As Biggs demonstrates, and beautifully articulates in her video, her language of sensory input and reaction is being completely ignored by society at large.  Again, I can’t help but think of all the other sentient creatures who are communicating via similarly unfamiliar modes of non-verbal physical interaction and reaction.  It seems that verbal language, while being a huge part of the human experience, requires a very specific (and relatively narrow) set of neurological and physical attributes for success.

Biggs references human justice, and the inability to truly realize it until we begin to accept and respect communication methods that exist outside the societal norm.  I couldn’t agree more. 

The whole article is well worth reading, and touches on many issues that I’ve struggled with personally (via my children) but could never quite articulate.  I especially like the idea that treating autism disorders by way of the traditional disease model is rather maladaptive – though unfortunately that’s the only way to get insurance companies to pay for anything, by pledging to “fix” the person.  As Biggs addresses in her blog: should autism be treated?  Yes, with respect

Here’s the Wired article, in case you ignored my links above:  http://www.wired.com/medtech/health/magazine/16-03/ff_autism?currentPage=1

And Biggs’s wonderful personal blog: http://ballastexistenz.autistics.org/

And a related CNN link: http://www.cnn.com/2007/HEALTH/02/22/autism.emails/index.html

Cloudy With a Chance of Pee

My son loves Thomas the train.  LOVES him.  My son’s devotion is so deep, he feels strong personal ownership of any and ALL Thomas train sets, regardless of who they may actually belong to.  I tend to avoid public places that have a nice little train table set up for less fanatical boys and girls – it only gets ugly when we arrive.  My son is like a crazed preschool version of stalker fandom.   He has a similar reaction to tomatoes, (farmers’ markets are a disaster) but that’s a story for another day.

Anyway, in one of our favorite films, (watched safely from the confines of our own home) Thomas and his pals are subjected to various extreme weather capers: “Oh no, Thomas, the summer sun is melting the children’s ice cream delivery!” or “Watch out for the avalaaaaaaanche!”

My son enjoys this immensely, reenacting the climatological drama with his own elaborate network of trains and tracks.   

I’ve learned that a toddler can be a very demanding, temperamental, and merciless station master.  Our poor trains have seen it all: catastrophic cliff dives, giant building-block rock slides, impenetrable drifts of cotton ball snow, goldfish cracker hail storms.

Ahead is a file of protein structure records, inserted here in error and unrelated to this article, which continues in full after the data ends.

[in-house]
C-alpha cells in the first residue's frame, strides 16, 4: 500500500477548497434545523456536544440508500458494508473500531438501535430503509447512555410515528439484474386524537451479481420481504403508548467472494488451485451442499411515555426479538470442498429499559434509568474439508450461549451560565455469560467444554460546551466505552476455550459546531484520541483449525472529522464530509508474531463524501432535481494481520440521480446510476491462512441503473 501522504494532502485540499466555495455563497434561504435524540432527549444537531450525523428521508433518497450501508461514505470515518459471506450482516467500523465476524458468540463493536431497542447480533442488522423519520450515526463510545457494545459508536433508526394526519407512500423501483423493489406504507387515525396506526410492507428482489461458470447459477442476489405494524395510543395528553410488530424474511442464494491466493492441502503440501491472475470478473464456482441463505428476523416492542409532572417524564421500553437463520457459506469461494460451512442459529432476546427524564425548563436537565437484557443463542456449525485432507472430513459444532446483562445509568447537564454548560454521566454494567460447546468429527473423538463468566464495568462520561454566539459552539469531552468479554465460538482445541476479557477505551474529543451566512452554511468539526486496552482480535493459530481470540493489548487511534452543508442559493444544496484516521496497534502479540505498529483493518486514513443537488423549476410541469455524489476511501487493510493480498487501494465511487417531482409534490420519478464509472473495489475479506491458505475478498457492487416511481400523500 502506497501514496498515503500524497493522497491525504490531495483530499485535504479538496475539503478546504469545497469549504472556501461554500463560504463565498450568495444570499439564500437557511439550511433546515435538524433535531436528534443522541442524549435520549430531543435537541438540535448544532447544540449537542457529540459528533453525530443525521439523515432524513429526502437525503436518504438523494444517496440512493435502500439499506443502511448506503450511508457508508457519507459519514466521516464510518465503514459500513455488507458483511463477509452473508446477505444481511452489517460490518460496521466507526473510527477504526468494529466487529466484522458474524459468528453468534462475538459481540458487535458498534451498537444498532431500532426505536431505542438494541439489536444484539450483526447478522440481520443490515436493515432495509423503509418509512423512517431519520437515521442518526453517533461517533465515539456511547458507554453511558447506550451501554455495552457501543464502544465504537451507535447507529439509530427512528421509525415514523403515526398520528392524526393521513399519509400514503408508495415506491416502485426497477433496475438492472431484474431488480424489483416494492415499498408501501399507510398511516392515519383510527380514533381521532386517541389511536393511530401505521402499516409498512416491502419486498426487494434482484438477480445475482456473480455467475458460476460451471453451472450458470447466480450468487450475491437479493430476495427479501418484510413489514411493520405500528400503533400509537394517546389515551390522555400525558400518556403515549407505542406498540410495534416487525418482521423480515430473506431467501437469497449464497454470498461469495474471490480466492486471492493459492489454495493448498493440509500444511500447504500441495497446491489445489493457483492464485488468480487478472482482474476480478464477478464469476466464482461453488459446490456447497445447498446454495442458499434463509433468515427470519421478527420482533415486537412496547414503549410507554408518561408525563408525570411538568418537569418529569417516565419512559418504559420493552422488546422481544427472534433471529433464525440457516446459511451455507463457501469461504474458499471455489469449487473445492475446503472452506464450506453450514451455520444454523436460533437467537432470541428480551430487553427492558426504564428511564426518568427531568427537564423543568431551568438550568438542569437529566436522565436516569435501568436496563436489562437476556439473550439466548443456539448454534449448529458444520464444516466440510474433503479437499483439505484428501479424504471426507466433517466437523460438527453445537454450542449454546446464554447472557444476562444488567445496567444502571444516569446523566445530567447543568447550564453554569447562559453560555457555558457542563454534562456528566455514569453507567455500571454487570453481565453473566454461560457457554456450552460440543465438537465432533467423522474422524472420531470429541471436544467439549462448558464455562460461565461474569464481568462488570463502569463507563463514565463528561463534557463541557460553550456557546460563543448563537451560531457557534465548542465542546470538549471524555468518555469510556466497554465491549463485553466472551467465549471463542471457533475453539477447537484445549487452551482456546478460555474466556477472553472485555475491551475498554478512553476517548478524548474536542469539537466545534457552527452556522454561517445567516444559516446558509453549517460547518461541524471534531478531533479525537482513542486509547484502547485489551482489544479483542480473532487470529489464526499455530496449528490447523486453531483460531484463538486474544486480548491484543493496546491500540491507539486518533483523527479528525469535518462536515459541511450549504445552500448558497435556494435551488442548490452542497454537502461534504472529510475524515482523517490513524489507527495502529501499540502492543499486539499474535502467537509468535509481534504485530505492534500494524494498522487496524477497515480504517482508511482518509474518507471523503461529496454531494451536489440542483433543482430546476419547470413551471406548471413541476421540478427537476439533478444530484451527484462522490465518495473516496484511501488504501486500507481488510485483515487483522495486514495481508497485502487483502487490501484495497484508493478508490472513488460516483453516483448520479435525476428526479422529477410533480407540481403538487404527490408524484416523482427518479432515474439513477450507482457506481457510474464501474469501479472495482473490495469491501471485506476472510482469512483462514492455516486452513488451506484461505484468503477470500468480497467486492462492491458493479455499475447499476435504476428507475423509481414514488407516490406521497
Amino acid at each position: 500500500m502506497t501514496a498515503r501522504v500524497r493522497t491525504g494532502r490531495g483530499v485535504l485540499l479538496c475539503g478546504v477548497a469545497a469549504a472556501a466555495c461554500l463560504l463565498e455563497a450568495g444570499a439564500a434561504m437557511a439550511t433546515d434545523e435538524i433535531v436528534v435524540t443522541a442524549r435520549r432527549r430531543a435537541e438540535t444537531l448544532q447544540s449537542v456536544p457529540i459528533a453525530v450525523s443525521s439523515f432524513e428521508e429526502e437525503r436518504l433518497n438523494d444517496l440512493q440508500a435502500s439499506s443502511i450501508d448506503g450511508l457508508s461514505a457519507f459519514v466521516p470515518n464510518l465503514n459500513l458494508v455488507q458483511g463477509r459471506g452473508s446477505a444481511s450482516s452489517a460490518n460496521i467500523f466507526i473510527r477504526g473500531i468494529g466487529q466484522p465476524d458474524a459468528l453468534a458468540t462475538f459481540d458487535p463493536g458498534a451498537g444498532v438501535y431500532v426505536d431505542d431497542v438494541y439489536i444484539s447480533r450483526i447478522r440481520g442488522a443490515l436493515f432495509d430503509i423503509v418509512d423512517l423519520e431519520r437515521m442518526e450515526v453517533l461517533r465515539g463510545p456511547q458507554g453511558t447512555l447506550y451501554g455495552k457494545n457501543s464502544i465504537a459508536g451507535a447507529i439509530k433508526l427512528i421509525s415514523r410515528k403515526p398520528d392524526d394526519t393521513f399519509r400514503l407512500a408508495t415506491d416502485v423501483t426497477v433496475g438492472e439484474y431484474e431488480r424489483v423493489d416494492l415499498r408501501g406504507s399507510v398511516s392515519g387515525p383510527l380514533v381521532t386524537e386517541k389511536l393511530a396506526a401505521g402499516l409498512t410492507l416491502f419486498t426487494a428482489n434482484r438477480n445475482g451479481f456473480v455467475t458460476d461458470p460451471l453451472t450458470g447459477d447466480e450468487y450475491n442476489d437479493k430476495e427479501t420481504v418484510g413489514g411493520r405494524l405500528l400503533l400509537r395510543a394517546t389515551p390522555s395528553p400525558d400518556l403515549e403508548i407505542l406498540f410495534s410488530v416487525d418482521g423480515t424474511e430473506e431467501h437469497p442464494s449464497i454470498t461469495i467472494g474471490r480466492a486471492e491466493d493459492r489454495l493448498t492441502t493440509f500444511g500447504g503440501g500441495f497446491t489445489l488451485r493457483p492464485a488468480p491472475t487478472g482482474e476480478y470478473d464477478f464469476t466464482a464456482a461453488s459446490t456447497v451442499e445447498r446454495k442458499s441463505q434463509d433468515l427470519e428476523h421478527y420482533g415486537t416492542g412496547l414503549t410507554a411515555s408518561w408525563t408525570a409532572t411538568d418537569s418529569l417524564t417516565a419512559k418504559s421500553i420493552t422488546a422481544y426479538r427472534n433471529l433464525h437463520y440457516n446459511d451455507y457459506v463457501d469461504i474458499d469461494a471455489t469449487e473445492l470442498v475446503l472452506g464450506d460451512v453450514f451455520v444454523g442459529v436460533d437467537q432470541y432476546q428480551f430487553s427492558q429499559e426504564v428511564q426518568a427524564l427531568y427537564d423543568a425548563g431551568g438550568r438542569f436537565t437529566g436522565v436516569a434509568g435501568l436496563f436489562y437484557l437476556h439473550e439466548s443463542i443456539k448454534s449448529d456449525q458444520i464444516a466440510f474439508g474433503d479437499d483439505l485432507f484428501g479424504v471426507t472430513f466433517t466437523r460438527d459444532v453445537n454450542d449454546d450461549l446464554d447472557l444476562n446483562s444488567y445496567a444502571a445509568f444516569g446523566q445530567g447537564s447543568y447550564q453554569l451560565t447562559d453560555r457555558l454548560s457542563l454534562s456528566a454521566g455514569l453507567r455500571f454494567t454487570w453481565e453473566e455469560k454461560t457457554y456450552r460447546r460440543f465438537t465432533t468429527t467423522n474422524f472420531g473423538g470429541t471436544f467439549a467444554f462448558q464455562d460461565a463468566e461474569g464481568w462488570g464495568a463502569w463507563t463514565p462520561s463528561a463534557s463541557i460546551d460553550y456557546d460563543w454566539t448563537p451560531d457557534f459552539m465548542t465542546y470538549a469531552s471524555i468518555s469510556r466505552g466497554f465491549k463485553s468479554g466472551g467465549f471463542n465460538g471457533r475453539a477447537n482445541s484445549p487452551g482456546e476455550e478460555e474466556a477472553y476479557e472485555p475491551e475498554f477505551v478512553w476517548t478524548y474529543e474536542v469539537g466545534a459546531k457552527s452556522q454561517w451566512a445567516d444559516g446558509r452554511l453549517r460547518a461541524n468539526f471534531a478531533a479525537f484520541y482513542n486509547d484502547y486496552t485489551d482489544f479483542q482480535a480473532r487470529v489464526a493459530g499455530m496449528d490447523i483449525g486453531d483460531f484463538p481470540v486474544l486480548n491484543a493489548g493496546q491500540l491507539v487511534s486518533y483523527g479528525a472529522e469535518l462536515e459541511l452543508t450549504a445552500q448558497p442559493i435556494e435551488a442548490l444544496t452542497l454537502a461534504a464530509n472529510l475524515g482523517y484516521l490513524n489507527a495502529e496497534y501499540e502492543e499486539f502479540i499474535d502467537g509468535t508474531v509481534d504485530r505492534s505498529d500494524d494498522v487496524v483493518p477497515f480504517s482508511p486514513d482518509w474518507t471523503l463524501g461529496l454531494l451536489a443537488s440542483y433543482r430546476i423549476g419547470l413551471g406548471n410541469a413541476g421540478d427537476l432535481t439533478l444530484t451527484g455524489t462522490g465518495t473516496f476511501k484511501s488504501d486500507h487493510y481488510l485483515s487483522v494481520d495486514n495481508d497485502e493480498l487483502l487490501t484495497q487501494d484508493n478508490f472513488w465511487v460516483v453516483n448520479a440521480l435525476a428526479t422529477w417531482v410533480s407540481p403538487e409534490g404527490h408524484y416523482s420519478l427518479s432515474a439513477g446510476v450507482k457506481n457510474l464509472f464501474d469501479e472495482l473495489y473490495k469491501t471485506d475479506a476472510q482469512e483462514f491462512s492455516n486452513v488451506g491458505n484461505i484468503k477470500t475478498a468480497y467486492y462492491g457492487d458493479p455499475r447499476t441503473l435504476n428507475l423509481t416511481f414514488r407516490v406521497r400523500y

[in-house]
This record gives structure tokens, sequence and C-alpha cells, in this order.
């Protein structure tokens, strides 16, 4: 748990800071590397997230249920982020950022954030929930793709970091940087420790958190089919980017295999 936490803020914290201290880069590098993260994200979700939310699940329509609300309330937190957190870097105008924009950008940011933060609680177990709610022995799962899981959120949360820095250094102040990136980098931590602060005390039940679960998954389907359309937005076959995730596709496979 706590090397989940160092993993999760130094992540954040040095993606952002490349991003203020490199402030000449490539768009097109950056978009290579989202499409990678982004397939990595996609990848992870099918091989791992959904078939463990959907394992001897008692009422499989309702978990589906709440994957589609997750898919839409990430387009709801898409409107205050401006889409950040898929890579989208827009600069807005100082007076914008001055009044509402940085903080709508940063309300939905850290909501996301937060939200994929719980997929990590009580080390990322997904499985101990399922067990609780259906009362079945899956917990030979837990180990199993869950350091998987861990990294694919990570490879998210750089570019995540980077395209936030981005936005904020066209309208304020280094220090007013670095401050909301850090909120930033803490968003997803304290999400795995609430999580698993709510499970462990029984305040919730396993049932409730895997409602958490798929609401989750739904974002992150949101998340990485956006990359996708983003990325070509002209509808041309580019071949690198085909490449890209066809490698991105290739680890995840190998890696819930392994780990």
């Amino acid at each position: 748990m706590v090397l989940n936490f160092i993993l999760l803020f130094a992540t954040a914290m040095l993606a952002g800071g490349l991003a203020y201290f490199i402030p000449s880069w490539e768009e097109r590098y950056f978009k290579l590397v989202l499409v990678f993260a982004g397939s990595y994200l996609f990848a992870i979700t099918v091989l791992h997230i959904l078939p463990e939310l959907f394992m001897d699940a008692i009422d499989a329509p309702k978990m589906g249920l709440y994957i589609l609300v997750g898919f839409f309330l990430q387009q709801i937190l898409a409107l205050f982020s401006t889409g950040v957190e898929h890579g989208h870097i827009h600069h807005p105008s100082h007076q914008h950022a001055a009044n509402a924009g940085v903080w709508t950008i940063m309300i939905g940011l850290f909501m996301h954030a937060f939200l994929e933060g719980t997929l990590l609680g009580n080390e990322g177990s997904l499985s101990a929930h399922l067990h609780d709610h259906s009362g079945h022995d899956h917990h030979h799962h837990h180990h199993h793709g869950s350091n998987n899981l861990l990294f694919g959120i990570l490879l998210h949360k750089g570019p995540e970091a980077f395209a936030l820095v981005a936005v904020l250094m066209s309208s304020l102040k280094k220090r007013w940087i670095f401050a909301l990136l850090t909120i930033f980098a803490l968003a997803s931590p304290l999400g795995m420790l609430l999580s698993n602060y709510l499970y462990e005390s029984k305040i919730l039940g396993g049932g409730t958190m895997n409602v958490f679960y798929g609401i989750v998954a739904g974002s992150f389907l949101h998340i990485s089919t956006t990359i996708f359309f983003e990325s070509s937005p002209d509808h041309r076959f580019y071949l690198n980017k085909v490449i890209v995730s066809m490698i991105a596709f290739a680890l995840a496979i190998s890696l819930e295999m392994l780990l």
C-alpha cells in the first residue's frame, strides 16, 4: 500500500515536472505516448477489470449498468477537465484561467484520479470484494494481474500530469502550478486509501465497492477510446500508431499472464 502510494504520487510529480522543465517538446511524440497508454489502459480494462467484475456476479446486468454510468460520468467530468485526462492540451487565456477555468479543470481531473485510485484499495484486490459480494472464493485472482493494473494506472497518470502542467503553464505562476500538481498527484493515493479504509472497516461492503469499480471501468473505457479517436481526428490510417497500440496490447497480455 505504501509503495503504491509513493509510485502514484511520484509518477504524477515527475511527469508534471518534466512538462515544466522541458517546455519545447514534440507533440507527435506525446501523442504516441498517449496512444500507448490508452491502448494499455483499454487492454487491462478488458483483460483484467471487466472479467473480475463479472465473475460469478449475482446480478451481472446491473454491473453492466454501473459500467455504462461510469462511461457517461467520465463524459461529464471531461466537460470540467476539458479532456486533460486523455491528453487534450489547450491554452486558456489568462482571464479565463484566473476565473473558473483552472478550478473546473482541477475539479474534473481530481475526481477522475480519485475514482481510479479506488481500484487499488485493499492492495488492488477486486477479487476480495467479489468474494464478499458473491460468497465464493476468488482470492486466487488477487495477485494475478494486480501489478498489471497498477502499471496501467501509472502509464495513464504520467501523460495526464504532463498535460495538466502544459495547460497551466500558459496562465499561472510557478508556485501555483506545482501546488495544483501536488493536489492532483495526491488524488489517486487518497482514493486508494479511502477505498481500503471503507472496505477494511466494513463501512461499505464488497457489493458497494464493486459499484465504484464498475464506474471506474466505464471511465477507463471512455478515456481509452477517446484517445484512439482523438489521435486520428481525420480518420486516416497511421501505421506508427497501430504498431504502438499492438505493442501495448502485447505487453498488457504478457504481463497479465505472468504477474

And torrential rains.  And by rains, I mean pee. 

This is what happens when you mix a pre-existing fascination of liquids with unmonitored potty training.

It’s a good thing we bought the die-cast trains.  They seem to hold up to repeated, vigorous, scalding washes quite well.

Beauty School Dropout

It’s time I became one. 

The other evening I attempted to attend an advisory conference at the local university in the hopes of finally finishing my undergraduate degree.  Because, you know, it’s only been thirteen years since I started.

Anyway, the fates were against me right from the get go. 

I started planning for this conference a month early.  Wrote it on the calendar, post-its, planner board, my arm with a big sharpie.  I was really counting on my husband being around to watch the kids (I’m sure you can see this one coming) so OF COURSE a week prior to my big night he pulls a Homer Simpson “D’oh!” and claims to have a totally unavoidable appointment.

Bowling.

All right.  I take a deep breath and call on the dubious help of my family, arranging for my brother to come by instead…

The evening of my appointment included, in starring order:  A no-show babysitter who I eventually had to call and wake up – at 4:45 pm.    A miserably lost cab.  A miserably lost me.  POURING rain.  A broken umbrella.  Bad directions.  Worse directions.  And my favorite, the big fat irony to bring this circus to an end:  A painfully confusing, awkward, drawn out episode of miscommunication in the…technical communications building!

Seriously, I can take a hint. 

Trade school never looked so good.